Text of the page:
They are:
1. Elephant
2. Monkey
3. Kshirvruksha
4. Crow
5. Lion
6. Lotus
7. beej (Seed)
8. Kumbha (Pot)

These dreams seem to be beautiful but the forecast was horrible and it related to entire Jain four fold organizations and universe.

Mahavir gave discourses for 16 Praharas continuously i.e. two days and two nights without any break. In these 16 praharas he spoke on 55 chapters of Punya (merits) and 55 chapters of Paap (demerits). These are well-known as Uttaradhyayan Sutra in Jainism. Mahavir also forecasted the horrible future of fifth and sixth Aras of present Avasarpini.

As soon as the time for emancipation reached nearer Mahavir asked Gautam to go to a farmer named Devsharma and enlighten his soul with knowledge. This was the day of Amavasya in the month called Ashwin.

At midnight on that day Mahavir attained emancipation and relinquished this universe forever. He sat on the seat of salvation. He will never return from there. His emancipation caused extinguishes of Bhav Deepak and turned the atmosphere into darkness and hence those who were present at that time lighted Dravya Deepak. Dipavalee festival since then commenced for Jains. It is celebration of NIRVANA KALYANAK and not enjoyment of worldly pleasures. Why? Because we wish to have NIRVANA as early as possible.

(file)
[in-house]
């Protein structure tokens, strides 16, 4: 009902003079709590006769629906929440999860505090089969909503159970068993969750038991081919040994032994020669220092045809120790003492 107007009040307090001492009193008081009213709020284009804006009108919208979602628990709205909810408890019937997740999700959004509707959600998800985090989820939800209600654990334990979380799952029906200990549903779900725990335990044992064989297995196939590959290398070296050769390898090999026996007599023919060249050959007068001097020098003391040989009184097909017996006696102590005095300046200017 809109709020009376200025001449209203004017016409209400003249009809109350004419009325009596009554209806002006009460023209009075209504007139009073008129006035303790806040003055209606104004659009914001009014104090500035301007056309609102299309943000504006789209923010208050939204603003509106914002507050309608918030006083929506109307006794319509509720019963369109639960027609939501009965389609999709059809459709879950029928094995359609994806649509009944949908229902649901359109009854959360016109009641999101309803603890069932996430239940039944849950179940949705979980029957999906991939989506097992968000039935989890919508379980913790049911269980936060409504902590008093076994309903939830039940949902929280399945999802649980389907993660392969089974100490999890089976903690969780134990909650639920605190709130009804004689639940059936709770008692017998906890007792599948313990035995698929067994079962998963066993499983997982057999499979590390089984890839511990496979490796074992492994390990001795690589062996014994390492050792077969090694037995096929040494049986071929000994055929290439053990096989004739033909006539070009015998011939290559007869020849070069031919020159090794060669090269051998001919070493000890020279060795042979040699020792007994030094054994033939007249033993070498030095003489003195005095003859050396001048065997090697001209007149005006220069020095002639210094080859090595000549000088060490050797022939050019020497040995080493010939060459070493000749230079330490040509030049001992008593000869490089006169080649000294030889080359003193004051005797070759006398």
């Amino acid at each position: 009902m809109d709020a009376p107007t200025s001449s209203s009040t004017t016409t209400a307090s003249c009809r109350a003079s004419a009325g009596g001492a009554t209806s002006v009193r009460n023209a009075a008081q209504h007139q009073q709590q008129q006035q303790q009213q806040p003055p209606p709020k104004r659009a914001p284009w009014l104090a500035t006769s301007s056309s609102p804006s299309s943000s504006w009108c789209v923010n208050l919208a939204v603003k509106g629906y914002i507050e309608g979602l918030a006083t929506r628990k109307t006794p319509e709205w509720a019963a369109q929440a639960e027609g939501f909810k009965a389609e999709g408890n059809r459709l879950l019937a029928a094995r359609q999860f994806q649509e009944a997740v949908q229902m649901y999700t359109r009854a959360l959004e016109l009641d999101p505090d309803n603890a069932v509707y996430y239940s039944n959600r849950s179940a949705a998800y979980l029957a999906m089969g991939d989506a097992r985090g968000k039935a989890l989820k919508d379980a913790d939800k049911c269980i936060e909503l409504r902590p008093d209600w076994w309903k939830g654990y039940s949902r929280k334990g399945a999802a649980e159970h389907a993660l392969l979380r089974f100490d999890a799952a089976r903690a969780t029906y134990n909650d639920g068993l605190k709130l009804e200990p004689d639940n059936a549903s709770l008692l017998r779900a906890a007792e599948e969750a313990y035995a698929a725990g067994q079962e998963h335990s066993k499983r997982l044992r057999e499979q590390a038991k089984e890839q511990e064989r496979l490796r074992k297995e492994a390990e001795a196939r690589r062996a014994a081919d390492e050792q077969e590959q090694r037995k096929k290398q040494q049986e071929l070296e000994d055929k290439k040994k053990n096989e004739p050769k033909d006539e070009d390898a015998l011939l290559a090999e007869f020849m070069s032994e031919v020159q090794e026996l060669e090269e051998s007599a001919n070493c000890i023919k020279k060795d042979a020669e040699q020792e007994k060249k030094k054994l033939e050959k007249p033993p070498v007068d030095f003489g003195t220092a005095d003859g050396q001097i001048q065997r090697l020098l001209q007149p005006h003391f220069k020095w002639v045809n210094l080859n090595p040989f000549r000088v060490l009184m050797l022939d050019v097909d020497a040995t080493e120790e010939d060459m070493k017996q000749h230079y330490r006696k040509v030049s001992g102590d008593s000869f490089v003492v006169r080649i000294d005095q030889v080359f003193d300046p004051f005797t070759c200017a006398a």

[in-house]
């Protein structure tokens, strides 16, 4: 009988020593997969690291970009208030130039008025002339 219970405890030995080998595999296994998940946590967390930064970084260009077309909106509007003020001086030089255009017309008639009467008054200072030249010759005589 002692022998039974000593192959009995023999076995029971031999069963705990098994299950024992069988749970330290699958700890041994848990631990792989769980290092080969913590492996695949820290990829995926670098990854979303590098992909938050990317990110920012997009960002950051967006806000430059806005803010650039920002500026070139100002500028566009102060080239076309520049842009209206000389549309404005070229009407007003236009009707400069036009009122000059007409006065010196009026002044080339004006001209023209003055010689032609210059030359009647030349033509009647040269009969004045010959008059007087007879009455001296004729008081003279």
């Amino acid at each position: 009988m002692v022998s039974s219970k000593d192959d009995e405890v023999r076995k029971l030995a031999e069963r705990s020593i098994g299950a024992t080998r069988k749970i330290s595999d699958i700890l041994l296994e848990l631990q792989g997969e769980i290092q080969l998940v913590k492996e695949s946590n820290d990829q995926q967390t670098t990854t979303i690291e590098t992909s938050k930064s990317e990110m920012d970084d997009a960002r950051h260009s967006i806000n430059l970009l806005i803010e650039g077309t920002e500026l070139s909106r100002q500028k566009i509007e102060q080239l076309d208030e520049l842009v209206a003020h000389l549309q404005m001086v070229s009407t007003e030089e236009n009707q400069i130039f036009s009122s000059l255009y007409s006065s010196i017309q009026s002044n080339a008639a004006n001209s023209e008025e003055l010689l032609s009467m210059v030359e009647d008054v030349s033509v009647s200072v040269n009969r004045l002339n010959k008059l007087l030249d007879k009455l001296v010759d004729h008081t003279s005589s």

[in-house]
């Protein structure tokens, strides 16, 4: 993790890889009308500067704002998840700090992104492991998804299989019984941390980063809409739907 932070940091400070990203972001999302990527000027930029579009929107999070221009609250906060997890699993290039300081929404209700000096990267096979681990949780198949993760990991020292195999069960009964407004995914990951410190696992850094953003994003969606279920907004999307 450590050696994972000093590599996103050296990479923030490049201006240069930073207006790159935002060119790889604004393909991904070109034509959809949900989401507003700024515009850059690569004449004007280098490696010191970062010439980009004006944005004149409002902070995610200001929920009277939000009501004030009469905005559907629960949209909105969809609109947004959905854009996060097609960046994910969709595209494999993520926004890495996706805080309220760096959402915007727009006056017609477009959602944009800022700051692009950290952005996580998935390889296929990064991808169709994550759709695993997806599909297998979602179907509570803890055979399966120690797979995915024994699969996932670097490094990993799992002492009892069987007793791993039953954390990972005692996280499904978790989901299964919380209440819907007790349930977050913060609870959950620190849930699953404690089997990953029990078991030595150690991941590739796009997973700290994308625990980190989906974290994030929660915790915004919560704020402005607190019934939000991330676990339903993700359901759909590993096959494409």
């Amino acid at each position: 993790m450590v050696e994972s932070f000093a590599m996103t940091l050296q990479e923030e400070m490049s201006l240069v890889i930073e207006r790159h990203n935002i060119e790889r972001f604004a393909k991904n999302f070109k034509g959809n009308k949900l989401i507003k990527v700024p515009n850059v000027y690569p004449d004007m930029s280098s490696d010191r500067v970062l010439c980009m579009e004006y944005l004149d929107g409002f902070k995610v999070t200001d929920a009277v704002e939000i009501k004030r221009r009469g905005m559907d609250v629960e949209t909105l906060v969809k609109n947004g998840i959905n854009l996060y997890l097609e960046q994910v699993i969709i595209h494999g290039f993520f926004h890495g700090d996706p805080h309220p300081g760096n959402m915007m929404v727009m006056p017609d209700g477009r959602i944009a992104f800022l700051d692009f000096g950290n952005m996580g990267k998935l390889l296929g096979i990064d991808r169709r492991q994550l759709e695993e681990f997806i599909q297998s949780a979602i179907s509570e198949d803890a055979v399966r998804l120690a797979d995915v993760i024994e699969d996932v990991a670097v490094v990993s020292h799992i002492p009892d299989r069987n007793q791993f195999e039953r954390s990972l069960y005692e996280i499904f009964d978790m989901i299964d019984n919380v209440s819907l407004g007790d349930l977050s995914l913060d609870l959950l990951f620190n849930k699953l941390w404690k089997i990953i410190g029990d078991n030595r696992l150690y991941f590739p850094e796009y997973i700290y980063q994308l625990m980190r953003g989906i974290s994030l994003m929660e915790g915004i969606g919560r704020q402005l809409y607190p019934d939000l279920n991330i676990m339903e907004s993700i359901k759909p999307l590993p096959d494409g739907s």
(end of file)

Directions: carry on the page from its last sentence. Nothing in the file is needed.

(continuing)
Later on Gautamswami returned after meeting Devsharma. He learnt about emancipation of Mahavir and began crying. He then went into deep thinking and converted these thoughts into meditation and concentration of non-attachments. At the dawn of first day of the new month i.e. Kartik he achieved luminous and brilliant kevalgyan (Omniscience). Heavenly gods celebrated his kevalgyan with all gaiety and pleasures.